Home / FB Doc Selection / Special ERASMUS Anniversary – Tribute to Franck Biancheri

Special ERASMUS Anniversary – Tribute to Franck Biancheri

Today Erasmus is 30 years old and we are offering you a special edition to cover this event. We are particularly proud to celebrate this anniversary. Because the success of this program is also the success of Franck Biancheri and AEGEE-Europe students who in 1987, as the prince charming delivered the Princess asleep.

A beautiful novel for European lovers, on which Franck Biancheri had also looked at: Réussir ses amours européens: conseils pratiques – Franck Biancheri, 17/03/2004

Franck Biancheri’s history starts in 1984 when, as student at Sciences Po Paris and head of the Bureau des Elèves, he organises the first Etats Généraux des Etudiants d’Europe, a congress which gathers students from the Grandes écoles parisiennes (Polytechnique, HEC, Sciences-Po, etc…) and students from prestigious European universities. From this historical congress was born the first trans-European student association, AEGEE-Europe, which in just a few months developed into dozens of antennae throughout Europe (today, AEGEE-Europe gathers 13,000 members in some 200 antennae Europewide). Soon after its creation, the association found out about the project of a trans-European student mobility programme and was eager to see it happen… until it realised that despite the political will of national governments and the technical capacity of the European Commission to launch such a programme, national Ministries of education were in fact slowly but surely burrying the project. This situation brought Biancheri and AEGEE-Europe to their first feat : elaborate a strategy to unblock the adoption of the programme. Afther months of top-level “lobbying” in France, Germany, UK, Netherlands…, the strategy resulted in a lunch at the Elysée Palace between Biancheri and his team of Europeans on one side, and Mitterrand and his team of advisors on the other, in order to pass on to the President a message that the programme he wanted was not going to see the day of light. The next day, Mitterrand was reaffirming his will to see the programme exist and ERASMUS was finally adopted (on the adoption of ERASMUS thanks to AEGEE-Europe, interesting testimonials by Mr Lenarduzzi, formerly European Commission – video)

What Biancheri learnt from this experience was that Europe would go nowhere without its citizens and that EU democratisation was needed not only for moral reasons but for technical reasons of basic efficiency.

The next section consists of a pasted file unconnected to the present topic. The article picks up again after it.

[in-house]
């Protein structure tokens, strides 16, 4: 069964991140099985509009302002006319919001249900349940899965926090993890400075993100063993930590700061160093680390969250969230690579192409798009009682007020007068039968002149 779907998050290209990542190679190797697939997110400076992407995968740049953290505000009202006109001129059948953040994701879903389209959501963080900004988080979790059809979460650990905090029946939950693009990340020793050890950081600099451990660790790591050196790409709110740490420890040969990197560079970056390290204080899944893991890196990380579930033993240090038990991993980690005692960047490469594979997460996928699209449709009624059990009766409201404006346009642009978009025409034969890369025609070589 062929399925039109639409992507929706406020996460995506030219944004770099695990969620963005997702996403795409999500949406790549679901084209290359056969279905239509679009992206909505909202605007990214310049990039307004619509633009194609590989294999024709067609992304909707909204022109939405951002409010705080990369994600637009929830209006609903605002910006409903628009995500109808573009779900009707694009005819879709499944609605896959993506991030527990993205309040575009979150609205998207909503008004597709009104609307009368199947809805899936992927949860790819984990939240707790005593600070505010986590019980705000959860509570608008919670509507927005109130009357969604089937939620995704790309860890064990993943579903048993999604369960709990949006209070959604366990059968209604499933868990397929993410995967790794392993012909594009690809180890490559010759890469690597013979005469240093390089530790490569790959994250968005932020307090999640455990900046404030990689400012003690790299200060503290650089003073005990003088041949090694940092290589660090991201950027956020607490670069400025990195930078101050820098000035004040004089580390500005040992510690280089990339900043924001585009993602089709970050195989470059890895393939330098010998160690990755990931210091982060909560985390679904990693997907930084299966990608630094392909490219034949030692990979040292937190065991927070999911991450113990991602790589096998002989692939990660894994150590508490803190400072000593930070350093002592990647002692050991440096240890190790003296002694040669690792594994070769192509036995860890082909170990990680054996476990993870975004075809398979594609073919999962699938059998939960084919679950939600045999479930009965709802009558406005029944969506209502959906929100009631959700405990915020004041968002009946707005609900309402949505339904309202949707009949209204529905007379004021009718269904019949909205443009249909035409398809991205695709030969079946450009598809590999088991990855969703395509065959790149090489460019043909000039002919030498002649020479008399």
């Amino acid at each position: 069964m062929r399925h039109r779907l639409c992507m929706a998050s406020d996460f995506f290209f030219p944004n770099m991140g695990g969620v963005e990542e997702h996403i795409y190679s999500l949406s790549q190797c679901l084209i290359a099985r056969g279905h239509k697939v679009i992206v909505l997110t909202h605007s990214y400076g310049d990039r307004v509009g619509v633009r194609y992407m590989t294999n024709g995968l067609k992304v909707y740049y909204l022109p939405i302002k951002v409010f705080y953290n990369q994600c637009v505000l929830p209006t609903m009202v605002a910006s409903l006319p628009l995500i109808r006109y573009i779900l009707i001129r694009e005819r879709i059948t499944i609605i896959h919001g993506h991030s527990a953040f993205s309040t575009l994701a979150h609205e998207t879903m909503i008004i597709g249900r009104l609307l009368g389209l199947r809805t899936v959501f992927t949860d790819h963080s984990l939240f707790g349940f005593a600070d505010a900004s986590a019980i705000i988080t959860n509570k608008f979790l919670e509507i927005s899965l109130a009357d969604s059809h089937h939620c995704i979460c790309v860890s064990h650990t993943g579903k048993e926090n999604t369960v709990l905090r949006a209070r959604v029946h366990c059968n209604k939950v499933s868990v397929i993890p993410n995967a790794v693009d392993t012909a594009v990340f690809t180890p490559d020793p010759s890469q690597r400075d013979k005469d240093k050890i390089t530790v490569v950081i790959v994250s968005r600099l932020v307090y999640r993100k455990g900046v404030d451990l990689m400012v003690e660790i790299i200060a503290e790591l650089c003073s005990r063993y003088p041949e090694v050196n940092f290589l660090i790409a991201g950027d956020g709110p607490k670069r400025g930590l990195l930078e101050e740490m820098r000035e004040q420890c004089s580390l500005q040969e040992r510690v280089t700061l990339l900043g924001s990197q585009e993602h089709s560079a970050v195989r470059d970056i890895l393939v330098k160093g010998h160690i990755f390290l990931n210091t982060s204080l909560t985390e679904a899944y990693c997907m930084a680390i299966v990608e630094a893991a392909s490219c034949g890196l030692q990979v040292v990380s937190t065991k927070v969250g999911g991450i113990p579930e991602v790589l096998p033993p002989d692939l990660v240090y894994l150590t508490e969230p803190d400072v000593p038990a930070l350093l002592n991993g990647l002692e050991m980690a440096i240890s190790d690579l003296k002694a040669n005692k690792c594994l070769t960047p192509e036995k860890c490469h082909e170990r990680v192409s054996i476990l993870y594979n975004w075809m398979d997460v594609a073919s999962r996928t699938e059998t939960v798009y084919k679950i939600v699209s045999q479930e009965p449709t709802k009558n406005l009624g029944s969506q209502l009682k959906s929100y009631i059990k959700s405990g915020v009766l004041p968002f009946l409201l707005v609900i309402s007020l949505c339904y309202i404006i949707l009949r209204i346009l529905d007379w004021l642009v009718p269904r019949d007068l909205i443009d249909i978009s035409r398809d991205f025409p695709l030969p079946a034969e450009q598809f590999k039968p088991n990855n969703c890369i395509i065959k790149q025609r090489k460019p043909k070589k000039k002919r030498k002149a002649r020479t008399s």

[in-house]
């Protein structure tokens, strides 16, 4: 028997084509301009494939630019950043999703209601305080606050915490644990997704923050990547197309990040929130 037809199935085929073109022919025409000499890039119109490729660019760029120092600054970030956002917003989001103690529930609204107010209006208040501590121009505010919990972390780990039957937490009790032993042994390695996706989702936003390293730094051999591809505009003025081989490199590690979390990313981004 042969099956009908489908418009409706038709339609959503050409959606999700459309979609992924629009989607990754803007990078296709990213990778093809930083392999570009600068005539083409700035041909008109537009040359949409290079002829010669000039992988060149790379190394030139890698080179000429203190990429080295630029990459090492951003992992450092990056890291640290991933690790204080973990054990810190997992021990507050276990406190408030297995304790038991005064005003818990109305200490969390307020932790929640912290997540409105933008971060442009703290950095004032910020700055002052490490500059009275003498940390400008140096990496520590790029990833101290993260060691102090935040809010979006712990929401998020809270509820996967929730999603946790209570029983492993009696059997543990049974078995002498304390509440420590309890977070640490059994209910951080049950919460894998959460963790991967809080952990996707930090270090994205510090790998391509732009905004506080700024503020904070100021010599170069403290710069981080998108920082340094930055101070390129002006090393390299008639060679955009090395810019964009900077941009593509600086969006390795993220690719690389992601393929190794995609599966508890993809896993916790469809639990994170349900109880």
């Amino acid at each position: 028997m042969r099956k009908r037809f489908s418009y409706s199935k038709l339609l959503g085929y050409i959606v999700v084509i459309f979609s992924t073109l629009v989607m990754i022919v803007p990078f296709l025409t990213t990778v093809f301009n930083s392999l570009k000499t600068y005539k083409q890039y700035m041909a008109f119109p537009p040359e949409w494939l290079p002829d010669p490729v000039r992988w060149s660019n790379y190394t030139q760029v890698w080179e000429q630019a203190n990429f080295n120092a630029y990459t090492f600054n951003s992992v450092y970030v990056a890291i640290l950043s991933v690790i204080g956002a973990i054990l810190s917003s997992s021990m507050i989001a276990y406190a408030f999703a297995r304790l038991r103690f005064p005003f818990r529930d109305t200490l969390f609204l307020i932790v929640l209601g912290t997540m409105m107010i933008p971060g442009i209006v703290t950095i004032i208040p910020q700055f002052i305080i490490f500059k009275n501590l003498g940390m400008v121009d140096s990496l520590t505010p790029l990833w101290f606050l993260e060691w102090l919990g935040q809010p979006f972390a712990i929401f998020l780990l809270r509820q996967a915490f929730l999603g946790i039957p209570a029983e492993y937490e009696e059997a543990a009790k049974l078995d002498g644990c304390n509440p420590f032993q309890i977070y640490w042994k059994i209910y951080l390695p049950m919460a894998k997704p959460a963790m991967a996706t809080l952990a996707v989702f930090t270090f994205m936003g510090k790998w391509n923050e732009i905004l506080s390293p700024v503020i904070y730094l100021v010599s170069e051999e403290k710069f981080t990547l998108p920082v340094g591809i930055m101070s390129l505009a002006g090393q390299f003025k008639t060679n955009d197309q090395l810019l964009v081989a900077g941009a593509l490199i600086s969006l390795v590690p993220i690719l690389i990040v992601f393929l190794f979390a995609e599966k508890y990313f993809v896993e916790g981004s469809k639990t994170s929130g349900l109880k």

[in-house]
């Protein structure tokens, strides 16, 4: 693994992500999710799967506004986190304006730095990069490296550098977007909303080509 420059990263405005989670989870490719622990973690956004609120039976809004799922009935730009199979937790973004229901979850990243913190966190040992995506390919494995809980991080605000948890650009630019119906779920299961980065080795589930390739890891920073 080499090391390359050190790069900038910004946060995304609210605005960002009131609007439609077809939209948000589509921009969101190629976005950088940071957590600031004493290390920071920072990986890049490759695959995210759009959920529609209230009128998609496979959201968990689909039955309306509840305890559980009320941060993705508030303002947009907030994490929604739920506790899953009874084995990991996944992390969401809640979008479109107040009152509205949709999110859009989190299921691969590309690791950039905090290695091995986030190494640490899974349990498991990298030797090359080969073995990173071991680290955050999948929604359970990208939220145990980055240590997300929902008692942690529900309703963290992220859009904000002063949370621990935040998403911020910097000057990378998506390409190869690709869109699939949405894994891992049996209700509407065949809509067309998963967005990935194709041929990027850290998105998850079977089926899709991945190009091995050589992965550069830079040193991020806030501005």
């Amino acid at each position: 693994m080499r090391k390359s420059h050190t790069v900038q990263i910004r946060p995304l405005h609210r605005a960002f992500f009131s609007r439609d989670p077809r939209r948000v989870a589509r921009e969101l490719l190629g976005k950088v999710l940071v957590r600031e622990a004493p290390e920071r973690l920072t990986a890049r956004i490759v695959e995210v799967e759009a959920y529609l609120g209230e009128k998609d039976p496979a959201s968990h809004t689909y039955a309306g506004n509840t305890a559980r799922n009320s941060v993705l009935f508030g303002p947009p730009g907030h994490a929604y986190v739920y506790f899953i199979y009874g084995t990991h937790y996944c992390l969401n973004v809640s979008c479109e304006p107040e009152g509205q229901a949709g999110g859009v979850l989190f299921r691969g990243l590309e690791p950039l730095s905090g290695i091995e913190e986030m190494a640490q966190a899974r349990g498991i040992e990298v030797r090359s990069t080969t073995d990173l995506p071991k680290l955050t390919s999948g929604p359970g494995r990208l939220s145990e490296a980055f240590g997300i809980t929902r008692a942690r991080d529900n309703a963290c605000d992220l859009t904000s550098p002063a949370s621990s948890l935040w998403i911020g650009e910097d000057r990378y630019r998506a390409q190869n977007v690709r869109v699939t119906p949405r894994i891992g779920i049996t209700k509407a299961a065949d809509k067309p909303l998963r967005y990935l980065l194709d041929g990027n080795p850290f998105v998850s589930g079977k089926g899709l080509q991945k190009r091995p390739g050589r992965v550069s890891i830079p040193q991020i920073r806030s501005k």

This opens the way to rethink where #Erasmus30 is going now? With 4 millions Erasmus parents and their babies, Erasmus generation is representing today 1% of the EU population, rather a weak result in 30 years of existence (it does not even reach the average of the European birth curves).

Why not challenging the programme, the politics and the Erasmus people by proposing to have in 2027, ten years to go, 10% of the EU youth population. This is future of Europe … and this is what Franck Biancheri advocated in 2008 when he called to have 10% of Erasmus students by 2010.

Here are some links, articles, videos and other documents to understand the little biography of ERASMUS and how Franck Biancheri planned to continue the Erasmus adventure:

[Franck Biancheri, l’Européen] ERASMUS 1987 (Video)The key role European students played in the adoption of the ERASMUS programme

and of course, ERASMUS: When citizens build Europe – Septembre 2015 – This video briefly tells the story of the adoption of the ERASMUS programme and the major role AEGEE and Franck BIancheri played in the process. Should be watched by all those interested in the ERASMUS programme’s very Citizen-based History or by those willing to be inspired by these European students’ pugnacity!

1986FranckBfirstCD-620x330EGEE-Europe students on the steps of the Elysée, the day of the famous lunch with President Mitterand (March 1987)

FB Mitterrand - ERASMUS450



FB_DOC_logoArchives Franck Biancheri Documentation or #erasmus

Leave a Reply

Your email address will not be published. Required fields are marked *


This site uses Akismet to reduce spam. Learn how your comment data is processed.